Background: Pulmonary infiltrates (PIs) detected in patients with non-Hodgkin’s lymphoma (NHL) may present a diagnostic challenge due to their wide differential diagnosis, including infection, pulmonary lymphoma and immunochemotherapy-associated pulmonary toxicity. Objectives: To characterize therapy-associated PIs by positron emission tomography/computed tomography (PET/CT) imaging. Methods: We conducted a historical analysis of18F-fluorode-oxyglucose positron-emission tomography/computed tomography (18F-FDG PET/CT) PIs in NHL patients treated with combined immunochemotherapy including rituximab. Incidence of PIs, radiological features, patient characteristics, underlying NHL type, rituximab/chemotherapy dosing schedules, and symptoms were recorded. Therapy-associated PIs were defined as new or worsening PIs appearing after treatment onset, without evidence of active pulmonary lymphoma or infection. Results: Among 80 patients who met the pre-specified criteria, therapy-associated PIs were identified in 17 (21%), 6 of whom had accompanying symptoms. Increased FDG uptake was observed in nine, and PI resolution in six. The incidence of PIs was higher in females and in patients with aggressive lymphoma who were at advanced stages and who had received treatment consisting of a combination of rituximab, cyclophosphamide, doxorubicin, vincristine, and prednisolone every 14 days (R-CHOP-14). Conclusions: This characterization of therapy-associated PIs may support the clinician managing NHL patients. Further prospective studies are needed to establish the role of each therapeutic component and the natural history of this phenomenon.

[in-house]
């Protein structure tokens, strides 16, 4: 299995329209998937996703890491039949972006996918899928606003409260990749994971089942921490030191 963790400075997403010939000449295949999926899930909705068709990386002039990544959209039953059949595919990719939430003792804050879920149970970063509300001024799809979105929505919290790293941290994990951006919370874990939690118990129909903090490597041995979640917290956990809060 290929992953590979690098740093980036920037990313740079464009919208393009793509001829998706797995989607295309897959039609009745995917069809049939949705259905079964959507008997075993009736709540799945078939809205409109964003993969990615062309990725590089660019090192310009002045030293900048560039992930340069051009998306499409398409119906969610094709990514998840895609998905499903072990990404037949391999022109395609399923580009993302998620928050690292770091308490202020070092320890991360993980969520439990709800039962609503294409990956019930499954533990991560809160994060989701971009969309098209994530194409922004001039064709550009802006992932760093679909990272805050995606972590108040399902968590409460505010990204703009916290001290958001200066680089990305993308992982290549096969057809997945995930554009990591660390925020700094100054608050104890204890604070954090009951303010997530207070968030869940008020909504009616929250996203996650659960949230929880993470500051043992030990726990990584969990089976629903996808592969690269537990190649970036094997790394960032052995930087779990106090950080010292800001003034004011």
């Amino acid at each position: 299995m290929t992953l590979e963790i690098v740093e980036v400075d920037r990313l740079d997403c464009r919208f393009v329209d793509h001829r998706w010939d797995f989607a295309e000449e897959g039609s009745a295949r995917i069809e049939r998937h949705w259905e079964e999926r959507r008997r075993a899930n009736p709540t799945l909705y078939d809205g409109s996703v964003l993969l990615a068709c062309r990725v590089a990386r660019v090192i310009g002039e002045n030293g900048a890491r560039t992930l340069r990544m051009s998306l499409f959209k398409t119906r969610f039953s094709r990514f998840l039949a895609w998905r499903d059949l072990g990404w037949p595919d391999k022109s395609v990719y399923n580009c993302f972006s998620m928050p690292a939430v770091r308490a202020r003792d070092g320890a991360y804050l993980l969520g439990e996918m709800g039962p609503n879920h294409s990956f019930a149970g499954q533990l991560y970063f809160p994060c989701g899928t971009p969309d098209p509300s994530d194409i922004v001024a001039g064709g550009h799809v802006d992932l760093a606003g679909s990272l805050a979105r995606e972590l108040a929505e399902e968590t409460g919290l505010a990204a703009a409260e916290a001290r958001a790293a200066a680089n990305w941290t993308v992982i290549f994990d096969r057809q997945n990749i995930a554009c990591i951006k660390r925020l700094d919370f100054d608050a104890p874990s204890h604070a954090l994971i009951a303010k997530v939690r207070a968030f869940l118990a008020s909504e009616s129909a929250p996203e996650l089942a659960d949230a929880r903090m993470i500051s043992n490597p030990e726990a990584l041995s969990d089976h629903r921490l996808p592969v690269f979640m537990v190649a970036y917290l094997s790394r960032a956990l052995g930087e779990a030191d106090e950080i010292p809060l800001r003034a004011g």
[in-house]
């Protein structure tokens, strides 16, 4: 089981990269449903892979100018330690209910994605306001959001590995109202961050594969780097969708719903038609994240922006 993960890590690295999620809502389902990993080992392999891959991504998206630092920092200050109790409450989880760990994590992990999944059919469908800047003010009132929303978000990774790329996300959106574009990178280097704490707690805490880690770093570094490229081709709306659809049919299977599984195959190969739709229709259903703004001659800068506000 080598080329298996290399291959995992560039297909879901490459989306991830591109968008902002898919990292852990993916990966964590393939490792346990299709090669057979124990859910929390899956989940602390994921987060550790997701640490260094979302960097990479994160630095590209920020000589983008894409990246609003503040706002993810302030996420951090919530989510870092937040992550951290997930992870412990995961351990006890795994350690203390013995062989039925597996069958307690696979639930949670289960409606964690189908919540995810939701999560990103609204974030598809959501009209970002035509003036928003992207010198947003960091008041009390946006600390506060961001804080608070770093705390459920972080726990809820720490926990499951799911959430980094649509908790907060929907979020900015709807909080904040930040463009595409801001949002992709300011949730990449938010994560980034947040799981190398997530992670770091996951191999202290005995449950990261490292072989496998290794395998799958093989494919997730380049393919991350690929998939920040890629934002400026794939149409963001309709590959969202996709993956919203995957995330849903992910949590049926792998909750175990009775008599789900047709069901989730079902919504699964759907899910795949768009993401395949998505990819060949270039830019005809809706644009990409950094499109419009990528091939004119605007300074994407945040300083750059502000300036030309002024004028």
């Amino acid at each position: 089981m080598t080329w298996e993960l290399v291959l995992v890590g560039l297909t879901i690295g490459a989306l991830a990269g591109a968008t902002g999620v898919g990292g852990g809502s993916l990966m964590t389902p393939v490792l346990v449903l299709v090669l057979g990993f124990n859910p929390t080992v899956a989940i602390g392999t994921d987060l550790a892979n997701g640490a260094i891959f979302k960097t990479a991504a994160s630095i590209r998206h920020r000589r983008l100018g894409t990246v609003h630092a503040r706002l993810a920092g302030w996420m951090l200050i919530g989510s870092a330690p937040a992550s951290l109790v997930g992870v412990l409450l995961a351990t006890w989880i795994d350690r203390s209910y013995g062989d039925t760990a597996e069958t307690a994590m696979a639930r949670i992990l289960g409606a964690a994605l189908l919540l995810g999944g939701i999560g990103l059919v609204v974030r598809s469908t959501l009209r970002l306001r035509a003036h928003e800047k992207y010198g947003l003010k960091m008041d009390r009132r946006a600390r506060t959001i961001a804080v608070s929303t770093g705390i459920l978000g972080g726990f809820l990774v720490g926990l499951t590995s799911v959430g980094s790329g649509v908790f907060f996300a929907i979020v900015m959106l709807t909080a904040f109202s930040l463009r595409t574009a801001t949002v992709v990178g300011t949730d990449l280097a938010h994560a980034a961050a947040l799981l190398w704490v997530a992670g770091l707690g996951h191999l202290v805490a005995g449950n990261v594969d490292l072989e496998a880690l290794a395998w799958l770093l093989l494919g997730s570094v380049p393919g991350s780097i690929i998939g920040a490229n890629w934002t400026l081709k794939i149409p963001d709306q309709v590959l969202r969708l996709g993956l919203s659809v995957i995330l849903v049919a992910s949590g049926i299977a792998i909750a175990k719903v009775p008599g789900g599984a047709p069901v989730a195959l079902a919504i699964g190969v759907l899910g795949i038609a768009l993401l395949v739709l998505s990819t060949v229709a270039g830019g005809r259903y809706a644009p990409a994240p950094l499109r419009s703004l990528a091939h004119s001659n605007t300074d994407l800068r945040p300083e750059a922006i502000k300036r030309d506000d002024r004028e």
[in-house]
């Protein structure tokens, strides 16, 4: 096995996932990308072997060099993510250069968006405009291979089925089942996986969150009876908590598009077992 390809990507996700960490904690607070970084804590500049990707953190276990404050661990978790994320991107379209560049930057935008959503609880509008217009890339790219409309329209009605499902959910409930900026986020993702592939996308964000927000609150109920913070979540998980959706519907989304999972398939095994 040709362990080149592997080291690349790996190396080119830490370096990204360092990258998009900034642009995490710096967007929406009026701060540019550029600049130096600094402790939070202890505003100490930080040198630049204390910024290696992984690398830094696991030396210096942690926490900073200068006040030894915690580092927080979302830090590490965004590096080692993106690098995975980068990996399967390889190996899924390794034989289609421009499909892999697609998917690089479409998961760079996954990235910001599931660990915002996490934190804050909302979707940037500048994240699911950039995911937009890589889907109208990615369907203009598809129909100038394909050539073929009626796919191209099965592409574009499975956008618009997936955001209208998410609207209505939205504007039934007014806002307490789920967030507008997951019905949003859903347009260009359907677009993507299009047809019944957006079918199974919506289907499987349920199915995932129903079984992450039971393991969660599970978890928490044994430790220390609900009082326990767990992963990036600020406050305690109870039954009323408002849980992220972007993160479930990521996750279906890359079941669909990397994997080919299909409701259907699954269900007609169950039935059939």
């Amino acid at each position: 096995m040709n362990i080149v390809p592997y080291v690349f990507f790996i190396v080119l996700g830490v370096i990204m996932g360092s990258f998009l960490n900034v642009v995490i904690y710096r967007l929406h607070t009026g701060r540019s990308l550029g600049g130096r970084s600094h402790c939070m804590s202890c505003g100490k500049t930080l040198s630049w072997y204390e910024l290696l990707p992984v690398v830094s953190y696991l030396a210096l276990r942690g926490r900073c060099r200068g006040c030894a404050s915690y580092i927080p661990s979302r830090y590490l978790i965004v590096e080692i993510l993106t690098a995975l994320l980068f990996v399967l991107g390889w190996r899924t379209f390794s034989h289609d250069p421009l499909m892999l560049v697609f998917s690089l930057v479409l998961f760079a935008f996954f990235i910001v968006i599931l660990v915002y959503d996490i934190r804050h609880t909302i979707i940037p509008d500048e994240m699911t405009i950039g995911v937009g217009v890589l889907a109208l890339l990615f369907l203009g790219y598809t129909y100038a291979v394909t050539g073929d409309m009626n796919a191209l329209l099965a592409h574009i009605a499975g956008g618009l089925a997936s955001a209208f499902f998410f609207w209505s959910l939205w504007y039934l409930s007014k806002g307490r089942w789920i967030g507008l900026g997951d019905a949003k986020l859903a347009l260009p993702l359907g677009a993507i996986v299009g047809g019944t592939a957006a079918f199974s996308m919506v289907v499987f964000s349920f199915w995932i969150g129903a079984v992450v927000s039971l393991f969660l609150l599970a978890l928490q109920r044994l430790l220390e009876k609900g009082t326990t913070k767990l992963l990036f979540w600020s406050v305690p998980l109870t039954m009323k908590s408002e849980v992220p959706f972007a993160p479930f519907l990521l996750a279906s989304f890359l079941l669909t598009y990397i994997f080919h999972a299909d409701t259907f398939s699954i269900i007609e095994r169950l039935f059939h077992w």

|Number of pages||6|
|Journal||Israel Medical Association Journal|
|State||Published - Jun 2017|
- Non-Hodgkin’s lymphoma (NHL)
- Positron emission tomography/computed tomography (PET/CT)
- Pulmonary infiltrates (PIs)
- Pulmonary toxicity